The British Museum was commissioned by the Department for Education to create resources for the new history curriculum at Key Stage 2 and 3, Teaching History in 100 Objects. The format was similar to the radio series by the museum’s director, Neil MacGregor, A History of the World in 100 Objects. In reality these 100 objects were just jumping off points for finding an infinite array of objects to use in the classroom.
I wrote all the object files for the new area of the Key Stage 2 curriculum, Changes in Britain from the Stone Age to the Iron Age. Some of these objects are really iconic to archaeologists so it was very excited to be able to write about them.
It was very interesting to work out what the big messages embodied in the objects were, rather than explain it from an archaeological perspective. The red deer frontlet headdress from Star Carr, for instance, stood for the rich and complex culture and belief systems of the early Mesolithic hunter-gatherers. A saddle quern from Wales reflected the change to farming and the important role of women (presumably the ones who used the querns to grind grain, though I’m happy to be challenged on that interpretation) in the Neolithic.
Doing this work also introduced me for the first time to the Must Farm excavations, which are ongoing. The earlier excavations uncovered eight scuttled logboats dating from the Late Bronze Age and Early Iron Age, preserved in the waterlogged mud of an ancient riverbed. I was very lucky to go and visit the more recent excavations of a roundhouse that had been preserved by conflagration and then submergence in the same water, a little downstream.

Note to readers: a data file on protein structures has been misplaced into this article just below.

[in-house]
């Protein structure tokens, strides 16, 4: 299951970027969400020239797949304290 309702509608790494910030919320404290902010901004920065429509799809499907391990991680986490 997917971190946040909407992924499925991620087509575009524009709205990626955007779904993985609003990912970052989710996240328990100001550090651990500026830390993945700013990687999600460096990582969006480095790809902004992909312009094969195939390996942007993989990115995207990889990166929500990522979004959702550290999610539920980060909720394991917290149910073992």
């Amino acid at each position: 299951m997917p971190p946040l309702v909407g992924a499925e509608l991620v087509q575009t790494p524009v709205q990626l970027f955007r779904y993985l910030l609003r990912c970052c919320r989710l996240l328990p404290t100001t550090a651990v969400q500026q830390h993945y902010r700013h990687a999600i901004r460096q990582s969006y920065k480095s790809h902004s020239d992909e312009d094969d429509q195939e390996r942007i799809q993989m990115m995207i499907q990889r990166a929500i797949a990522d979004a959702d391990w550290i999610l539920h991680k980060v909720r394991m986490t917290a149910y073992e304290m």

I also wrote about Anglo-Saxon, Pictish and Scottish objects for the Key Stage 2 curriculum and a selection of later objects for the Key Stage 3 curriculum, including a demi-culverin cannon from the Mary Rose, a banner of the Jewish Baker’s Union, a burned Second World War ID badge belonging to Thelma Barlow of the Parnall’s Aircraft Factory (she survived, thankfully) and a cloth celebrating Ghanaian independence.
It was a fabulous project to work on, with such a range of interesting objects to write about. Since then the British Museum has partnered with the TES to run Huge History where schools work on their own museum objects. More objects being studied in the classroom is great by my book.
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